##
* *Reflection: Station Rotation
Applying Pythagoras' Theorem with 7 "Choice" Problems - Section 2: Application Gallery Walk

I find that grouping students homogeneously is helpful for students who would normally not participate actively in a heterogeneous group. As used in this lesson, giving students choices is another tactic that helps me to increase student participation. Allowing students to choose classroom tasks or assignments gives students more opportunity to show what they've learned and whether they've met the objectives.

For this lesson I created seven tasks to give students choice and to allow for some differentiation. I am often impressed by how good my students are at self-differentiating. Even when tasks deal with the same content, the solution can be more or less obvious. Confident students often choose to challenge themselves. Others choose to practice problems that they recognize as difficult for them. And of course, students always feel you are doing them a favor when given options to choose from. In my mind, I am only being fair.

*Station Rotation: Giving Choices and Student Motivation*

# Applying Pythagoras' Theorem with 7 "Choice" Problems

Lesson 9 of 10

## Objective: SWBAT apply the Pythagorean theorem to solve interesting problems, including some with 3-D figures.

## Big Idea: At different stations in the room, students tackle abstract applications of the Pythagorean theorem.

*60 minutes*

#### Launch

*10 min*

I begin this climactic lesson by projecting Slide 1 of the Two Slide Intro. As students view the first slide I ask them to recall the geometric proof of the Pythagorean theorem demonstrated in previous lessons. After a few moments I'll then say, **"H****ave you ever wondered if the theorem holds true if we used other shapes on the sides of the triangle?" **And then I reveal Slide 2.

When they see Slide 2 some students will instinctively say, "Yes, of course I can see it." Others will shake (or scratch) their heads. I'll say:

**Look at this slide for an example, then take a few minutes to explore this idea. Can you prove that the Pythagorean Theorem works for shapes other than a square on each side of a right triangle?**

My plan is to give students as little information as possible. "The formula for the area of a circle?" I'll say, "Better ask your neighbor." Ultimately all of my students will see that the Pythagorean Theorem works for other shapes, such as a semicircle. I hope to have a volunteer go up to the board and show the class his or her work. Once he or she has finished, I'll make a point of explaining to students that there are many proofs of the Pythagorean Theorem, including one by a US president (Chester Arthur) and one by Napolean Bonaparte. To conclude this Launch and give students a sense of how some people may find beauty in proof I'll show the following video of six visual proofs of the Theorem:

Pythagorean Theorem, Six Proofs by Beau Janzen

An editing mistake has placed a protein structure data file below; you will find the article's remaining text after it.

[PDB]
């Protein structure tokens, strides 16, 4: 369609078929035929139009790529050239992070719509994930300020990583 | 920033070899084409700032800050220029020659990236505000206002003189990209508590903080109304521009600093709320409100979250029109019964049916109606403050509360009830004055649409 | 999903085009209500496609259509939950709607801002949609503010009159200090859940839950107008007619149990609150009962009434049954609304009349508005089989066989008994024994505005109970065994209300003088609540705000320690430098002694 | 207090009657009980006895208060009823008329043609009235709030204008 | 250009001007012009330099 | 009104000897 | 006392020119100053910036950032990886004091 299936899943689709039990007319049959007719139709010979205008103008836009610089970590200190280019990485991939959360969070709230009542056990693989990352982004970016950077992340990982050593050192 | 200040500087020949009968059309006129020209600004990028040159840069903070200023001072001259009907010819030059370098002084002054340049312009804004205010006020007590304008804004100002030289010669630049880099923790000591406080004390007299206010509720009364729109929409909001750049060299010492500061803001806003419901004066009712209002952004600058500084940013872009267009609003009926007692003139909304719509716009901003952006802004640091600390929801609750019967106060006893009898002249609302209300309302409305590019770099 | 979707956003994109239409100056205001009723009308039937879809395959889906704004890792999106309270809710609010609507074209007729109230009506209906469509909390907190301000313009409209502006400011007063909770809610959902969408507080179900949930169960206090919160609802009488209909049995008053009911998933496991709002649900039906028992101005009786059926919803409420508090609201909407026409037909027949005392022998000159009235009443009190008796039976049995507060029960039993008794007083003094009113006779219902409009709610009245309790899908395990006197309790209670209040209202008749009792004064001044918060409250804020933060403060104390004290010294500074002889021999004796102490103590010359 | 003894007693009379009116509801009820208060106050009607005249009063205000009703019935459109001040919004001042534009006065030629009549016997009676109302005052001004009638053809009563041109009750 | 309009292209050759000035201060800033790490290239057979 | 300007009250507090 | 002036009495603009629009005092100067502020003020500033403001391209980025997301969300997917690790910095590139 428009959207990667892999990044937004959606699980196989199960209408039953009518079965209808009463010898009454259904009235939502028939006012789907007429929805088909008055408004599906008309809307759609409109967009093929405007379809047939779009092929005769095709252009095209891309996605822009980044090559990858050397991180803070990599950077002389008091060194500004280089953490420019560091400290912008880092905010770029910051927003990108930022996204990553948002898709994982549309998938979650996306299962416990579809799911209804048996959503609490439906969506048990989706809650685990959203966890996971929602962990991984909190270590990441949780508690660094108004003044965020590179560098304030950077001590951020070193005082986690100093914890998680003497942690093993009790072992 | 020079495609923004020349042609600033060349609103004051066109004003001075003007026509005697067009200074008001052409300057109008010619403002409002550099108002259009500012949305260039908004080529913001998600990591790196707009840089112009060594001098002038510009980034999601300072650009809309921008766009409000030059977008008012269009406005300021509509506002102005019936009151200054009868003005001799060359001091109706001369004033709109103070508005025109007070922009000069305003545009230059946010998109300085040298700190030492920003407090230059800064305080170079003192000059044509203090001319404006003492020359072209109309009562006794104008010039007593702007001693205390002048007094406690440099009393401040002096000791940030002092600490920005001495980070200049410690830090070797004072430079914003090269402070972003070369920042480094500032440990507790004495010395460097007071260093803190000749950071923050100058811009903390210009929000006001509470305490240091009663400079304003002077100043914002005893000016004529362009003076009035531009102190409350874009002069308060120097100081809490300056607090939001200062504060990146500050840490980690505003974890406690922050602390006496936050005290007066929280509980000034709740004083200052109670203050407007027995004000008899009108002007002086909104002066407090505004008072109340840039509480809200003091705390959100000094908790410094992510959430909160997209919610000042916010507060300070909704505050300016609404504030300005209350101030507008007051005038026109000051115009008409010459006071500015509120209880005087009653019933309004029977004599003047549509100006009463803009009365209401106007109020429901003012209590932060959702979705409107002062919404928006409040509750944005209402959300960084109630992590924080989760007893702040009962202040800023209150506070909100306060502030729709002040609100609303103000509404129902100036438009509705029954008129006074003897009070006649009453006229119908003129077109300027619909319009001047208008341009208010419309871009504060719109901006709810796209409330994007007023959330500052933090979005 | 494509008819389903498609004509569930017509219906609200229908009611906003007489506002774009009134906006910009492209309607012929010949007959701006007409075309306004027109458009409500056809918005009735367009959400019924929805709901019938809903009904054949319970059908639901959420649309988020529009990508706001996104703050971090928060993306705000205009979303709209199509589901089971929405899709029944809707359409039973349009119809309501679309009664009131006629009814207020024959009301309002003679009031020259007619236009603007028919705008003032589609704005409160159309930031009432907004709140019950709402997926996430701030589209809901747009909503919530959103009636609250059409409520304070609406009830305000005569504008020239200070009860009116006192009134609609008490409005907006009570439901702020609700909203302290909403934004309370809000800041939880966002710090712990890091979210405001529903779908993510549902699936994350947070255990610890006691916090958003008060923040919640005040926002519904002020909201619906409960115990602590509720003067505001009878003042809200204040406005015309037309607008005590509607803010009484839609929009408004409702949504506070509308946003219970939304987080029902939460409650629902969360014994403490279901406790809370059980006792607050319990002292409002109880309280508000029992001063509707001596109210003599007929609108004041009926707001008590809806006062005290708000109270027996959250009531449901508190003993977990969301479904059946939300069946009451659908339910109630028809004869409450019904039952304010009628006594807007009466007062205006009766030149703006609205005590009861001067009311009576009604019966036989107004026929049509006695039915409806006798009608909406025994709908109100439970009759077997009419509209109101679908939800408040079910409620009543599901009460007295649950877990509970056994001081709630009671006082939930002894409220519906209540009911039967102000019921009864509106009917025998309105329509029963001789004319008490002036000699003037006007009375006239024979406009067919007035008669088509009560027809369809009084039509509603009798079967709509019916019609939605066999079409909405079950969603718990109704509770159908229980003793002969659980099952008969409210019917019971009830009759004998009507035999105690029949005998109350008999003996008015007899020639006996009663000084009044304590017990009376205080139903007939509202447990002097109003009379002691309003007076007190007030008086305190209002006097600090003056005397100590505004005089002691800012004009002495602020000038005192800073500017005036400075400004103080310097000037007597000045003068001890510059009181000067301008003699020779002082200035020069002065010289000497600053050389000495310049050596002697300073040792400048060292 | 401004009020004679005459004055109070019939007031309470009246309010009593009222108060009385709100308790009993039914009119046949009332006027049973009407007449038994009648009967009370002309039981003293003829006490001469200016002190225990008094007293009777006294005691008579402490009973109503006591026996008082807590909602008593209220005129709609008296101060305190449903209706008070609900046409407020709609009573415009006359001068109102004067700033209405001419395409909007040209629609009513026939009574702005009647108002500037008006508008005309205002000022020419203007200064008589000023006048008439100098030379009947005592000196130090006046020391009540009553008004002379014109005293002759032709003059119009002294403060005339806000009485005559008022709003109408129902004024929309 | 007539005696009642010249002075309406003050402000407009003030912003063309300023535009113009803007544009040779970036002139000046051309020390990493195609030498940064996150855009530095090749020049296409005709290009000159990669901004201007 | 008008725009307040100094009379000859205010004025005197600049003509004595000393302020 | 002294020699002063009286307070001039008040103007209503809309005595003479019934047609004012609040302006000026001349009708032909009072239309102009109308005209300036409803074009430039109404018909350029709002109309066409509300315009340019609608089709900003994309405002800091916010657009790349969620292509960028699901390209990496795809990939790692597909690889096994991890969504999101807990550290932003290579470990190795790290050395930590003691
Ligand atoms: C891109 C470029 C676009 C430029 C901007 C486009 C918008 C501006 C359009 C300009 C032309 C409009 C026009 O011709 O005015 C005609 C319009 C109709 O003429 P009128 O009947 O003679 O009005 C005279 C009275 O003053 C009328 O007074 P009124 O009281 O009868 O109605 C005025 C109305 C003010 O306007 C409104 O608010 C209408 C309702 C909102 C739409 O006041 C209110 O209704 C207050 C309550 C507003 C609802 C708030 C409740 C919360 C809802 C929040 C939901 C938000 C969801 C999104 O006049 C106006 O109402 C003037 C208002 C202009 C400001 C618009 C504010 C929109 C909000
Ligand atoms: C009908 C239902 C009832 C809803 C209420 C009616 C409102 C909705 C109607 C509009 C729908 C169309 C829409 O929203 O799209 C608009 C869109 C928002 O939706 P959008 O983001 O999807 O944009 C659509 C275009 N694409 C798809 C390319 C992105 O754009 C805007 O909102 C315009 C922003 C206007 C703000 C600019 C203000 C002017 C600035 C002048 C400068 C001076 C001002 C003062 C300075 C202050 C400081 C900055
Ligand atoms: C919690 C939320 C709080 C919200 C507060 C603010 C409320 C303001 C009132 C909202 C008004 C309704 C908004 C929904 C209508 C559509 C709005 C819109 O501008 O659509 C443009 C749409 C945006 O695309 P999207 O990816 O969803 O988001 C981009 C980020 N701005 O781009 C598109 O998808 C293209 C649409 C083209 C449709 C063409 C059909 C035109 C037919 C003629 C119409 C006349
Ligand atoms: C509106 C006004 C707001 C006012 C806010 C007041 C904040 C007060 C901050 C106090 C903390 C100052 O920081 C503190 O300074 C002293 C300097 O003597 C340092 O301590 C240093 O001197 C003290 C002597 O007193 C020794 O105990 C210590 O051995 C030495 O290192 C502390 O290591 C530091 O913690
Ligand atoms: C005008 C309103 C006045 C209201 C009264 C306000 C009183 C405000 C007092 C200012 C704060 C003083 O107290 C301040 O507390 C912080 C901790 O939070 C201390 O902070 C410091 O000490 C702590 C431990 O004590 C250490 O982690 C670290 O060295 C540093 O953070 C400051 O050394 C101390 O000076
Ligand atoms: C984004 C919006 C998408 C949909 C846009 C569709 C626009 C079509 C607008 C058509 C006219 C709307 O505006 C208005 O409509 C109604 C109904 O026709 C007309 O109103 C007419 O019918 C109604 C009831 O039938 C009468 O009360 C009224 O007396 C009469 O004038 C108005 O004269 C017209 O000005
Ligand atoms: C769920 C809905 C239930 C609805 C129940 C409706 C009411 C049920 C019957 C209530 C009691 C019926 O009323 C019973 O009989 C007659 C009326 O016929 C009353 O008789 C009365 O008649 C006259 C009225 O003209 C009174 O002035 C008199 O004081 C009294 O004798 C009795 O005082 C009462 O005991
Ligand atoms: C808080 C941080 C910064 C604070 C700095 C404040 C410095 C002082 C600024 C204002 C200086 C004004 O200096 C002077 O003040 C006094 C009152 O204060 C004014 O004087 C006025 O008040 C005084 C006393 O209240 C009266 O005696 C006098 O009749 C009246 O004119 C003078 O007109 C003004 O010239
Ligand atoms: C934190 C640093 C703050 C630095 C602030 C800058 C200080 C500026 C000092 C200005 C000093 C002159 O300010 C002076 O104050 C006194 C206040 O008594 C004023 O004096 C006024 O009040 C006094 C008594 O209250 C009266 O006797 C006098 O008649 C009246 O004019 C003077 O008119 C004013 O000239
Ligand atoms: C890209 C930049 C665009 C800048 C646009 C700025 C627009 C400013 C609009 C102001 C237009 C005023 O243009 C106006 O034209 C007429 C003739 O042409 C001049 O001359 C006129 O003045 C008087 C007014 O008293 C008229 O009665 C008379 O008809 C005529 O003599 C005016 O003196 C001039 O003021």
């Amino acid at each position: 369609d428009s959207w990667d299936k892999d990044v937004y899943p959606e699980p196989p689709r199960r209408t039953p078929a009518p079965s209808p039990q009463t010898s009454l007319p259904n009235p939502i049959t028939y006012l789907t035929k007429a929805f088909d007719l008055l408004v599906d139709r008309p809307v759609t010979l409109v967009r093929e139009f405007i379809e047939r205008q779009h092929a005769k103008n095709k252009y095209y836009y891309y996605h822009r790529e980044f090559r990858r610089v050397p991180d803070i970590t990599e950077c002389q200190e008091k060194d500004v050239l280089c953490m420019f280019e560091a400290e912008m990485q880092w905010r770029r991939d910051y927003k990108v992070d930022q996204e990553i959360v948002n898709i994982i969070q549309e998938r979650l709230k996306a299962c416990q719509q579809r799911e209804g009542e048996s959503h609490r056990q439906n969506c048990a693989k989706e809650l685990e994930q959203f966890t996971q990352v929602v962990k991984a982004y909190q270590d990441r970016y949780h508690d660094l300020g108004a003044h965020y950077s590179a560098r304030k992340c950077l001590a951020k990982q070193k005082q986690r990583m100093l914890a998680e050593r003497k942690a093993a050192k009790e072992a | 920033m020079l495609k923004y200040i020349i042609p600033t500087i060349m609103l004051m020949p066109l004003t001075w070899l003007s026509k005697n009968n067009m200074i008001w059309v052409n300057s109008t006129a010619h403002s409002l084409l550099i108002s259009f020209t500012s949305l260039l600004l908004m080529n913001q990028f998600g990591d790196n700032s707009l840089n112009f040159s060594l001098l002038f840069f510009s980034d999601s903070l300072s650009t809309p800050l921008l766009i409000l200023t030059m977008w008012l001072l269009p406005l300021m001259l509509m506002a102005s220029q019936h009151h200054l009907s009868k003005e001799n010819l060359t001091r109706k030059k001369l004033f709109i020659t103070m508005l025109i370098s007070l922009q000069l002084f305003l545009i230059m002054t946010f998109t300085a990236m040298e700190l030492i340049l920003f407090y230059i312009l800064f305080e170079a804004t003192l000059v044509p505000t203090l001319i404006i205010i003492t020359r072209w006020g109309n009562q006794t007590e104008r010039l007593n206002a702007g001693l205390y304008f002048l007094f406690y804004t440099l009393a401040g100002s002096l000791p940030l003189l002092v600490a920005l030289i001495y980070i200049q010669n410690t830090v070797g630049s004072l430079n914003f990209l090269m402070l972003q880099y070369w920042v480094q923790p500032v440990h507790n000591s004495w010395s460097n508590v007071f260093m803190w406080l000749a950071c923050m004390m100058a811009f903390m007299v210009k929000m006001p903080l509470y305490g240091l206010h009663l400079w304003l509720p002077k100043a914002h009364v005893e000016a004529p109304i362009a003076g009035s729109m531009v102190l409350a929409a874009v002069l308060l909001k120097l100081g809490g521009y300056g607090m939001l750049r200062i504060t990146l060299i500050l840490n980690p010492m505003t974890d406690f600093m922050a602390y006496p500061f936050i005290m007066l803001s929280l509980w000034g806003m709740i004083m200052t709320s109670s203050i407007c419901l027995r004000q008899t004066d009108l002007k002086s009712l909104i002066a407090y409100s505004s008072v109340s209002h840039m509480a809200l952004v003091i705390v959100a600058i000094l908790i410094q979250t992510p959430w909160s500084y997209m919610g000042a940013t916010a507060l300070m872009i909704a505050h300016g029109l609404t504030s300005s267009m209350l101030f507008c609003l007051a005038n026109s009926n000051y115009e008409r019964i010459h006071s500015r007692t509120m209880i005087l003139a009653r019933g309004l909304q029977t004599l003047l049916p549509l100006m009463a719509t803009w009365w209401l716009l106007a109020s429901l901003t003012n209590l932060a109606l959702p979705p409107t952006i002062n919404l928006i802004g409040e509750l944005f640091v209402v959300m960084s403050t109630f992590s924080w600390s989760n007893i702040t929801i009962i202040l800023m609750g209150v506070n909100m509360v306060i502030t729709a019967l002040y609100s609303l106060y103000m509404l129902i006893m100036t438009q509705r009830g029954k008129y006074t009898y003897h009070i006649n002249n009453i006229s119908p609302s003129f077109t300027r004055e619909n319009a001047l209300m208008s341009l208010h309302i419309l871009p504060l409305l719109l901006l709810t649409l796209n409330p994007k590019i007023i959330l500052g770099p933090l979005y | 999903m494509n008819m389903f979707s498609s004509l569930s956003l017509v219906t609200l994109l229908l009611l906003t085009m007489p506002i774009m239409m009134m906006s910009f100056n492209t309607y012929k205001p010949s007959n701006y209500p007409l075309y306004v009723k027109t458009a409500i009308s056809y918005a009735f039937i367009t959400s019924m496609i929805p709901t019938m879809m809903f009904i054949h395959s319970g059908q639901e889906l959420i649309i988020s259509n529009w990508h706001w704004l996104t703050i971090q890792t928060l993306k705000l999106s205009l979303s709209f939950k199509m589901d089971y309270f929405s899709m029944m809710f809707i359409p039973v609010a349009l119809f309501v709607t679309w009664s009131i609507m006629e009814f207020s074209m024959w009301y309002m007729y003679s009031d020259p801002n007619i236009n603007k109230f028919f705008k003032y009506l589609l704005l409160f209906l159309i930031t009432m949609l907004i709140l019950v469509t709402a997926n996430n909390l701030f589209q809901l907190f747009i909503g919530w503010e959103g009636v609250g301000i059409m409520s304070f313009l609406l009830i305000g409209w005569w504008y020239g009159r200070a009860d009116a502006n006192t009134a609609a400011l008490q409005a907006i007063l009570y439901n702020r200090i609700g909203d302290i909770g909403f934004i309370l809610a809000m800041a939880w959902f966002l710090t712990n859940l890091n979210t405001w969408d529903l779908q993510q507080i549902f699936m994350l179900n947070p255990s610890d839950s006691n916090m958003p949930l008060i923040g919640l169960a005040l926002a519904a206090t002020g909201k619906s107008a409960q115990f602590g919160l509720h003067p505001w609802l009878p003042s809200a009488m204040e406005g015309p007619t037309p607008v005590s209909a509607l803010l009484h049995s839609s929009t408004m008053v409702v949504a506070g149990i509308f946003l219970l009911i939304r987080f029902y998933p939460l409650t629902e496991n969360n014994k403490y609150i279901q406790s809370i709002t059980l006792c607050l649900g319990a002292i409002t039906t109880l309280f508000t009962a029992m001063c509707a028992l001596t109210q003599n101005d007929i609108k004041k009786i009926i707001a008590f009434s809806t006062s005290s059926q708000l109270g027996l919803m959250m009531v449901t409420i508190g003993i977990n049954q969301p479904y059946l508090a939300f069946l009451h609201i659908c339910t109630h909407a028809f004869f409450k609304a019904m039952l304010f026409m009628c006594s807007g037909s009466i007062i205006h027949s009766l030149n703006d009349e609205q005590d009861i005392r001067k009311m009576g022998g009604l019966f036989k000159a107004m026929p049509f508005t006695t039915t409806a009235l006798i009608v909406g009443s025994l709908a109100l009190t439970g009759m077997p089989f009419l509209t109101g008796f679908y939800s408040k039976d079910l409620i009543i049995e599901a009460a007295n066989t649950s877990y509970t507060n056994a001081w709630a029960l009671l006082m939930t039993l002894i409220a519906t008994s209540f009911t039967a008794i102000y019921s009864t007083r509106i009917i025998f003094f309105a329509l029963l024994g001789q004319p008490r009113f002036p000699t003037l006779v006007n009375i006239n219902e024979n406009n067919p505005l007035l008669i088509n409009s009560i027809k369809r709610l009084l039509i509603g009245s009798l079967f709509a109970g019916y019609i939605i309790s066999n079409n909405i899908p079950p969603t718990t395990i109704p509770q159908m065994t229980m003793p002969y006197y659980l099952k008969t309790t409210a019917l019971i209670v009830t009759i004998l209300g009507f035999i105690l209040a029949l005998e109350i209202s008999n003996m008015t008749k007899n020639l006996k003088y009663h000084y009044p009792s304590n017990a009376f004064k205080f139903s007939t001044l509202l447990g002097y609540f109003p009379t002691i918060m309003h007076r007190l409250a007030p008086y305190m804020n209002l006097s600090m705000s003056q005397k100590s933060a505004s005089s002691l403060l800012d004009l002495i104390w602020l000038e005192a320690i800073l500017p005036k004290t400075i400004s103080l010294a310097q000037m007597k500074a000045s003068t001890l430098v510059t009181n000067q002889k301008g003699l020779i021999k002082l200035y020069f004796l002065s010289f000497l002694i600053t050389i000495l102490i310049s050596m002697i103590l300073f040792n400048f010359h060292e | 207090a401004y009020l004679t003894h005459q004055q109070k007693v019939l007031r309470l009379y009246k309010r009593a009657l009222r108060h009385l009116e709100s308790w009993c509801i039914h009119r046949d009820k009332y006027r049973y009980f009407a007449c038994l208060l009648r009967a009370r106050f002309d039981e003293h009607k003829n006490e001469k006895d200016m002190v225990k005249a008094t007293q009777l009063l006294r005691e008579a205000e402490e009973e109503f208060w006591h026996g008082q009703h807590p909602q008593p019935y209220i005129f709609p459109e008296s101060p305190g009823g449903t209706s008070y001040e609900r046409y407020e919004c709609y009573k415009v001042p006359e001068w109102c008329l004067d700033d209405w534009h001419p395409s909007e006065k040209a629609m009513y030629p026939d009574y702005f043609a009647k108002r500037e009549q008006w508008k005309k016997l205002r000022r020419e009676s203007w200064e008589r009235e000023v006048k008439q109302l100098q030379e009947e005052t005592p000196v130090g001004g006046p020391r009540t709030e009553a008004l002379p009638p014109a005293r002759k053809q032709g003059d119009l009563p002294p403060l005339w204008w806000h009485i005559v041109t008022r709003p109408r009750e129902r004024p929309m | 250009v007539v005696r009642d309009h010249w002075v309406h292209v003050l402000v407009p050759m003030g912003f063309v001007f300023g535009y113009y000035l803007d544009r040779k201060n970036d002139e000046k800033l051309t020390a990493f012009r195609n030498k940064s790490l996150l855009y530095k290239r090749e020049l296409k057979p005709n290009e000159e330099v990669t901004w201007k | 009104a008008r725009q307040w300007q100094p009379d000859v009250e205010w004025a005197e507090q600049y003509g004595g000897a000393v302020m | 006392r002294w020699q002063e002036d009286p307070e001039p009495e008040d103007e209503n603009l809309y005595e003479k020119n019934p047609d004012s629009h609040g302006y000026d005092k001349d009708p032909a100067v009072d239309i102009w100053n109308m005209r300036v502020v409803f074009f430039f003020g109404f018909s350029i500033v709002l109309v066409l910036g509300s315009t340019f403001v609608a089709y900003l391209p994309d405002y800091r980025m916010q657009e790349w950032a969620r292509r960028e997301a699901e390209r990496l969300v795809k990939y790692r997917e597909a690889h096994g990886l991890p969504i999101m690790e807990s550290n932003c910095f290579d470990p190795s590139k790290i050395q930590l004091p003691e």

URL: http://vimeo.com/106024746

#### Resources

*expand content*

#### Application Gallery Walk

*40 min*

Before beginning this activity I make sure to create homogeneous groups of students who will work well together as they travel from station to station. From the 7 Pythagorean Problems resource I place copies of today's explorations at each station, one problem per station. I want my students to have the opportunity to get up and move throughout the lesson. Students can complete the problems in any order that they choose. I tell the class that each student should do their own work, but I will collect one paper per group at the end of the lesson.

In groups, students will visit each of the seven stations. I ask them to complete (successfully) any four of the problems. Of the four, at least two of the chosen problems must involve a 3-D figure.

When students begin working I will keep an eye out for students who I know have been struggling this unit. I may just ask that they skip (or choose) certain problems in order to make sure that they practice problem solving, and complete the four assigned problems. I generally check-in with groups at each station, or ask them to check in with me, before they move on.

#### Resources

*expand content*

I forget where I picked up this strategy, but I use it in this lesson with good results. As we came to the end of the lesson I asked my students to write a response completing each of the following prompts:

** "I used to think............."**

** "But now I think............"**

Before we depart for the day I call on various students to share their responses. It is is a great way of gaining insight into how students' ideas about the Pythagorean Theorem may have changed during this unit.

#### Resources

*expand content*

##### Similar Lessons

###### Re-Calling Pythagoras' Theorem

*Favorites(3)*

*Resources(19)*

Environment: Suburban

###### Solving the Pythagorean Theorem By Diagram Completed

*Favorites(10)*

*Resources(6)*

Environment: Suburban

Environment: Urban

- UNIT 1: Number Sense
- UNIT 2: Solving Linear Equations
- UNIT 3: Relationships between Quantities/Reasoning with Equations
- UNIT 4: Powers and Exponents
- UNIT 5: Congruence and Similarity
- UNIT 6: Systems of Linear Equations
- UNIT 7: Functions
- UNIT 8: Advanced Equations and Functions
- UNIT 9: The Pythagorean Theorem
- UNIT 10: Volumes of Cylinders, Cones, and Spheres
- UNIT 11: Bivariate Data

- LESSON 1: A thought is an idea in transit
- LESSON 2: Reasoning with Pythagoras
- LESSON 3: Fluency with Pythagorean Triples
- LESSON 4: Hypotenuse Hype
- LESSON 5: Missing a Leg (Day 1)
- LESSON 6: Missing a Leg (Day 2)
- LESSON 7: Pythagorean Theorem Converse
- LESSON 8: Draw a Right triangle! You can´t go wrong.
- LESSON 9: Applying Pythagoras' Theorem with 7 "Choice" Problems
- LESSON 10: Round Robin Review (Unit 9/L1-7)